Dental Spending Continues to Grow

Dental spending increased to $81.5 billion in 2004 but at a pace below the growth rate for all health care spending, government actuaries said in an annual report on spending trends.

"The share of health expenditures devoted to dentistry remains steady at just above 4 percent even though the total amount of money spent on dentistry has passed the $81 billion mark," said Dr. Al Guay, ADA chief policy advisor. "Dentistry continues to do a good job in holding costs down, as dental spending increased almost 2 percent less than general health care spending."

Total U.S. health care spending grew more slowly in 2004 than in the previous three years, increasing by 7.9 percent over the previous year compared with the 6.1 percent increase in total dental expenditures for the same period, the report said.

Patients paying out-of-pocket and private insurance covered more than 94 percent of the nation's dental bill, or $76.7 billion, with public funds, mostly federal and state Medicaid, covering the rest in 2004. Private payers played a greater role than public payers in slowing the rate of health care spending overall, the report said.

The private fund total breaks down to $36.1 billion spent out-of-pocket for dental services and $40.5 billion from private health insurance. The total public expenditure of $4.9 billion includes $4.2 billion in federal and state Medicaid spending. The $81.5 billion represents 4.3 percent of the aggregate $1.9 trillion health care expenditure.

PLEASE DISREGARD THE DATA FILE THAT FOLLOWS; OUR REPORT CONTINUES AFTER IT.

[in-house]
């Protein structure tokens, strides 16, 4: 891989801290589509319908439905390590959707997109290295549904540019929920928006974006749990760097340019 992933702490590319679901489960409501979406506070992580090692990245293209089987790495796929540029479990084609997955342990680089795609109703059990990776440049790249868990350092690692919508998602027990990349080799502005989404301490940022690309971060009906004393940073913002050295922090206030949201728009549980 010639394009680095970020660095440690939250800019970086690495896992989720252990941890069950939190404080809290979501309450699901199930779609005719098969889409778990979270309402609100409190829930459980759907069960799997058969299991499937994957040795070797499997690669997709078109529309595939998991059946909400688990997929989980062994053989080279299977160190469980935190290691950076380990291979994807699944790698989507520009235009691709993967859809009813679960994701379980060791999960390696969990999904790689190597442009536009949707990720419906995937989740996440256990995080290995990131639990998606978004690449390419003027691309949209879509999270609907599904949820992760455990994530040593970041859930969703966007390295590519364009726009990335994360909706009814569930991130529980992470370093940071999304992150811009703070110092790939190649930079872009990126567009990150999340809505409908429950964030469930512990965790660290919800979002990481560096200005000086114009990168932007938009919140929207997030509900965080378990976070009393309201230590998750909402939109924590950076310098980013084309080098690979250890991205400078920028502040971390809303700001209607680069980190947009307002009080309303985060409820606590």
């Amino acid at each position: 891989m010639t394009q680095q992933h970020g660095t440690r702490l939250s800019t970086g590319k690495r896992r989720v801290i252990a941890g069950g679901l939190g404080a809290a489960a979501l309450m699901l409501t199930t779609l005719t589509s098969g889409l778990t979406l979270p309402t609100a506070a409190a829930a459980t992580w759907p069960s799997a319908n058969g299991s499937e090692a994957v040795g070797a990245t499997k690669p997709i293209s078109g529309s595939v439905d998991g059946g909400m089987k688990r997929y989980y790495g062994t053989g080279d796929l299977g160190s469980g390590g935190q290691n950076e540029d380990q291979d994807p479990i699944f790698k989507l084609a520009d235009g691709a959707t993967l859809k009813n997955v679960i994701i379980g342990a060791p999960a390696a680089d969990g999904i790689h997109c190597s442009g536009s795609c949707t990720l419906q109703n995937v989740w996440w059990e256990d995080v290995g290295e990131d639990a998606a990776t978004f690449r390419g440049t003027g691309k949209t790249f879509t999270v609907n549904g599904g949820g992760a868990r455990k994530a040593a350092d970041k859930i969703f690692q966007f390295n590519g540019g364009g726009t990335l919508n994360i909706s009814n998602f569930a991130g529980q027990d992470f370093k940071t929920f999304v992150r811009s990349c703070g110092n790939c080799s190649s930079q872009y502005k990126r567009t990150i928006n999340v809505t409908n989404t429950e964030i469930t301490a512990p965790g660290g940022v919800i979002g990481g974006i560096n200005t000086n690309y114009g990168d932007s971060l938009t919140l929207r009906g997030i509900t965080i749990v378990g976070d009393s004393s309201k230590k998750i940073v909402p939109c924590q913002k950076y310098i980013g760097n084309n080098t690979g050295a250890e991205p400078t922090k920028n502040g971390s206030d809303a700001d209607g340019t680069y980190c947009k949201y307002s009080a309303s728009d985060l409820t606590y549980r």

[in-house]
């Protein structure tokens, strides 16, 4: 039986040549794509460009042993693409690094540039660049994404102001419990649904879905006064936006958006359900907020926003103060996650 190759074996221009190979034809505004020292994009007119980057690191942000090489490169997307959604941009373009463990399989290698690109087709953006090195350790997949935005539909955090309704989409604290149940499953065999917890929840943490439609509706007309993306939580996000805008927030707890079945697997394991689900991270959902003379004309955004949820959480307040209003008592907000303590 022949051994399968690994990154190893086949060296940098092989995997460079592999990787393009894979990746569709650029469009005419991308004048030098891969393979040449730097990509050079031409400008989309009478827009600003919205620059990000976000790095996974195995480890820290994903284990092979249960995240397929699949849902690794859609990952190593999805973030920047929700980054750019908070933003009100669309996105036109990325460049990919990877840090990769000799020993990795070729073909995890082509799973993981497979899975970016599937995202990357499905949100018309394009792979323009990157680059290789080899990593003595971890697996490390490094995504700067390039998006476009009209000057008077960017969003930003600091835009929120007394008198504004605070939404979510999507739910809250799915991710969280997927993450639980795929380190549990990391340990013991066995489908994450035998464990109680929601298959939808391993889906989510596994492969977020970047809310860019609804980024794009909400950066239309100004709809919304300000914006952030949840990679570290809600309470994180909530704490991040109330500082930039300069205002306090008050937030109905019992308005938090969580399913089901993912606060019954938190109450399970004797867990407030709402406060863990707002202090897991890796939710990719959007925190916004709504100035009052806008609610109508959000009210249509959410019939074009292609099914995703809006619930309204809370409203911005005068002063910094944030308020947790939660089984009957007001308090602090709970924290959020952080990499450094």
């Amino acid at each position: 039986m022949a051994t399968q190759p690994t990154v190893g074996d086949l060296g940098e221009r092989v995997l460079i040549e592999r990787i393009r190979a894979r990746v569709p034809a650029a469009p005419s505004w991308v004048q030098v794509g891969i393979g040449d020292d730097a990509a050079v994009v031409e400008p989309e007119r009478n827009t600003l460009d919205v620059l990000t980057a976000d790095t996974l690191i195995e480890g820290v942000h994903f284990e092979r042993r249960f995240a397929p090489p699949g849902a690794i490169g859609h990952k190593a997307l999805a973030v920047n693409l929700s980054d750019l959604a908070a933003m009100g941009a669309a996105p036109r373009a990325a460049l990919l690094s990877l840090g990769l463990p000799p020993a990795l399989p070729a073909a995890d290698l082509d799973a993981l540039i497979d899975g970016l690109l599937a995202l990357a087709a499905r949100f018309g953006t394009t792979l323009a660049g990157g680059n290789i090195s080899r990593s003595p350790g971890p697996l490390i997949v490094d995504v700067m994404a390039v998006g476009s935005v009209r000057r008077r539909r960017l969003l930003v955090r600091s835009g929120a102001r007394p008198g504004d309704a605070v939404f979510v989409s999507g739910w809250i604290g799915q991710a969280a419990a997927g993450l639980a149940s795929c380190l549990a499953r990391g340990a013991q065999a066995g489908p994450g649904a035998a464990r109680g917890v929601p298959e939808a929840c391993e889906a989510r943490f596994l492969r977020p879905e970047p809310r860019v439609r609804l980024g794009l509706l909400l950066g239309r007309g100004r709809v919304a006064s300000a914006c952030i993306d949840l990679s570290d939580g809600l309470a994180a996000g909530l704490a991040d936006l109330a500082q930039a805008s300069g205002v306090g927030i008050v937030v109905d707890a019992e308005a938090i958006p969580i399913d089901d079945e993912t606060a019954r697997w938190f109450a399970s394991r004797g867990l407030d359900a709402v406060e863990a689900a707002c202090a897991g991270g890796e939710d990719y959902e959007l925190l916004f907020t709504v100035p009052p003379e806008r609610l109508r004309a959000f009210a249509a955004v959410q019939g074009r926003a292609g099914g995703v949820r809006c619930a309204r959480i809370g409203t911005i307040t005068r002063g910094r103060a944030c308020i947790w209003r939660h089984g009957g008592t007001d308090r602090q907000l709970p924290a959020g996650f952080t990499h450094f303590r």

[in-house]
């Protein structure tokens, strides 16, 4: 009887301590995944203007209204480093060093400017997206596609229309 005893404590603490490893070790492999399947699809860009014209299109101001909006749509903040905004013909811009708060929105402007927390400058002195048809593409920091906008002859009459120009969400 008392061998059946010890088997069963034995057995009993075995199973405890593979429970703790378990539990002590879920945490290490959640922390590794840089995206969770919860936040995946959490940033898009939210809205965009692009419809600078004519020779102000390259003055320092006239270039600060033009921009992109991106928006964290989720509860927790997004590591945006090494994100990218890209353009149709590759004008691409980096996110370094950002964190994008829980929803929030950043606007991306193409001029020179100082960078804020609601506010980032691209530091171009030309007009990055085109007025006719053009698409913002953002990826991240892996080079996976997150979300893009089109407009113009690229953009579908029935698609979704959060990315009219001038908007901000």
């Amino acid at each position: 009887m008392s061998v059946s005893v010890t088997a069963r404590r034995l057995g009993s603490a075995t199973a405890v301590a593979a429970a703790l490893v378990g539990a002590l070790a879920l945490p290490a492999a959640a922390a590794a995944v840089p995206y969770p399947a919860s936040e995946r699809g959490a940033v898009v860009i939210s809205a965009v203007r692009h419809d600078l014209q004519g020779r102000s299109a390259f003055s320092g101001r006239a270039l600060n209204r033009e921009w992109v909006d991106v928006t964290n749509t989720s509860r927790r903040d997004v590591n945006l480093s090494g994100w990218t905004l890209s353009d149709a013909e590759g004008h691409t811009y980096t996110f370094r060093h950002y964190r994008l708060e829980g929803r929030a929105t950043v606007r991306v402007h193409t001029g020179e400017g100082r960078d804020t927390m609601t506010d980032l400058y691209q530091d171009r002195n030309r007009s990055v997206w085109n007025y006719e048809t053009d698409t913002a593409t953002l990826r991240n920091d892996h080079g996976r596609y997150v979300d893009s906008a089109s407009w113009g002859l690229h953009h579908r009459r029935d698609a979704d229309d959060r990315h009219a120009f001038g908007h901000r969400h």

The report issued annually by the Centers for Medicare & Medicaid Services' Office of the Actuary.

"While the growth rate is declining, the cost of health care continues to be a concern for government, business, individuals and families," said Secretary Mike Leavitt of the Department of Health and Human Services, CMS parent agency.

© 2017 American Dental Association. All rights reserved. Reproduction or republication is strictly prohibited without the prior written permission from the American Dental Association.

This article is intended to promote understanding of and knowledge about general oral health topics. It is not intended to be a substitute for professional advice, diagnosis or treatment. Always seek the advice of your dentist or other qualified healthcare provider with any questions you may have regarding a medical condition or treatment.

More Articles You May Like

What To Expect During a DENTAL VISIT

On your first visit, your dentist will take a full health history. On follow-up visits, if your health status has changed, make sure to tell your dentist. Here’s what you can expect during most trips to the dentist.

  • A Thorough Cleaning – a dental hygienist or dentist will scrape along and below the gum line to remove built-up plaque and tartar that can cause gum disease, cavities, bad breath and other problems. Then he or she will polish and floss your teeth.

  • A Full Dental Examination – your dentist will perform a thorough examination of your teeth, gums and mouth, looking for signs of disease or other problems.

  • X-Rays – X-rays can diagnose problems otherwise unnoticed, such as damage to jawbones, impacted teeth, abscesses, cysts or tumors, and decay between the teeth.